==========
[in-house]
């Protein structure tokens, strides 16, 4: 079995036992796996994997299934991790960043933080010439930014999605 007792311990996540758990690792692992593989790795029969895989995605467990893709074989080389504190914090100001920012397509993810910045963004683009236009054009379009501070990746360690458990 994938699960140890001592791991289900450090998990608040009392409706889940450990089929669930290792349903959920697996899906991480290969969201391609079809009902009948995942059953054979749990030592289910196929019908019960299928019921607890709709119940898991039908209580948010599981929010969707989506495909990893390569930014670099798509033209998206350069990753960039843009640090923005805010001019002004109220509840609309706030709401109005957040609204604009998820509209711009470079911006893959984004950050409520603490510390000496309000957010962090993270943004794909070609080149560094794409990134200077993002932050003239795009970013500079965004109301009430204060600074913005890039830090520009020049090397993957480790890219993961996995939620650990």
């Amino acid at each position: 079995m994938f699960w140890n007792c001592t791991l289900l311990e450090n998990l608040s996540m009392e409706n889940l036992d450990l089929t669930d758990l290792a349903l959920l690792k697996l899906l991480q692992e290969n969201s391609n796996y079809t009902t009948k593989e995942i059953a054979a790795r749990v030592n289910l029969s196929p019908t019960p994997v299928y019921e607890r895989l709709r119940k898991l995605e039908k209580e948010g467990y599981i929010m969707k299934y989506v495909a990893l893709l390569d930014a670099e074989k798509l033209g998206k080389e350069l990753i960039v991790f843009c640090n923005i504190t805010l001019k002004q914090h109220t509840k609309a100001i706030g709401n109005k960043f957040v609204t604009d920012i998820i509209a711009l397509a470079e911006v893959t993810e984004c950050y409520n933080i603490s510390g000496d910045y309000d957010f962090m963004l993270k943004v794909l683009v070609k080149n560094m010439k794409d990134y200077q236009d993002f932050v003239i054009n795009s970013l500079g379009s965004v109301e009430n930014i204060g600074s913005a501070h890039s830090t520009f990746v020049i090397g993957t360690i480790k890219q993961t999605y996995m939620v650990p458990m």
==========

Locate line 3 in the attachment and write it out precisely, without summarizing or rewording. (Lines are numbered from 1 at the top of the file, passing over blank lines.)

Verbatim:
């Amino acid at each position: 079995m994938f699960w140890n007792c001592t791991l289900l311990e450090n998990l608040s996540m009392e409706n889940l036992d450990l089929t669930d758990l290792a349903l959920l690792k697996l899906l991480q692992e290969n969201s391609n796996y079809t009902t009948k593989e995942i059953a054979a790795r749990v030592n289910l029969s196929p019908t019960p994997v299928y019921e607890r895989l709709r119940k898991l995605e039908k209580e948010g467990y599981i929010m969707k299934y989506v495909a990893l893709l390569d930014a670099e074989k798509l033209g998206k080389e350069l990753i960039v991790f843009c640090n923005i504190t805010l001019k002004q914090h109220t509840k609309a100001i706030g709401n109005k960043f957040v609204t604009d920012i998820i509209a711009l397509a470079e911006v893959t993810e984004c950050y409520n933080i603490s510390g000496d910045y309000d957010f962090m963004l993270k943004v794909l683009v070609k080149n560094m010439k794409d990134y200077q236009d993002f932050v003239i054009n795009s970013l500079g379009s965004v109301e009430n930014i204060g600074s913005a501070h890039s830090t520009f990746v020049i090397g993957t360690i480790k890219q993961t999605y996995m939620v650990p458990m």